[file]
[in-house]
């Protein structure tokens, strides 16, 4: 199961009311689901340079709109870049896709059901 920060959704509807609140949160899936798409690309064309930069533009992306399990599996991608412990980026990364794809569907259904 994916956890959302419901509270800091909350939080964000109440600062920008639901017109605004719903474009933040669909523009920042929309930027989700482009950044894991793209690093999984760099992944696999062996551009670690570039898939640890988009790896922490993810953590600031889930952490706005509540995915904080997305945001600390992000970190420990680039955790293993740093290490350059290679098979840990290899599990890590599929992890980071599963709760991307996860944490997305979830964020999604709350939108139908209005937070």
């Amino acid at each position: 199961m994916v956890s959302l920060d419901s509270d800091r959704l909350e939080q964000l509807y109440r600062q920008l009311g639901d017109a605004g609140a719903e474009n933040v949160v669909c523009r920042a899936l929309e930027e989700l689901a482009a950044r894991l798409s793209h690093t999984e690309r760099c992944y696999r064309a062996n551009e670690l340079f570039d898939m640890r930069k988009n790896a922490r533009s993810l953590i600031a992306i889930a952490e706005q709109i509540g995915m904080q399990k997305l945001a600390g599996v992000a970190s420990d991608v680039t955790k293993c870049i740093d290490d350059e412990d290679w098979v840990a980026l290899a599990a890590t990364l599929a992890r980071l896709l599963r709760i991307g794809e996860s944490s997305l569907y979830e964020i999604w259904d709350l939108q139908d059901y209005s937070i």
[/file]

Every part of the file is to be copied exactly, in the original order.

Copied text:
[in-house]
């Protein structure tokens, strides 16, 4: 199961009311689901340079709109870049896709059901 920060959704509807609140949160899936798409690309064309930069533009992306399990599996991608412990980026990364794809569907259904 994916956890959302419901509270800091909350939080964000109440600062920008639901017109605004719903474009933040669909523009920042929309930027989700482009950044894991793209690093999984760099992944696999062996551009670690570039898939640890988009790896922490993810953590600031889930952490706005509540995915904080997305945001600390992000970190420990680039955790293993740093290490350059290679098979840990290899599990890590599929992890980071599963709760991307996860944490997305979830964020999604709350939108139908209005937070």
């Amino acid at each position: 199961m994916v956890s959302l920060d419901s509270d800091r959704l909350e939080q964000l509807y109440r600062q920008l009311g639901d017109a605004g609140a719903e474009n933040v949160v669909c523009r920042a899936l929309e930027e989700l689901a482009a950044r894991l798409s793209h690093t999984e690309r760099c992944y696999r064309a062996n551009e670690l340079f570039d898939m640890r930069k988009n790896a922490r533009s993810l953590i600031a992306i889930a952490e706005q709109i509540g995915m904080q399990k997305l945001a600390g599996v992000a970190s420990d991608v680039t955790k293993c870049i740093d290490d350059e412990d290679w098979v840990a980026l290899a599990a890590t990364l599929a992890r980071l896709l599963r709760i991307g794809e996860s944490s997305l569907y979830e964020i999604w259904d709350l939108q139908d059901y209005s937070i």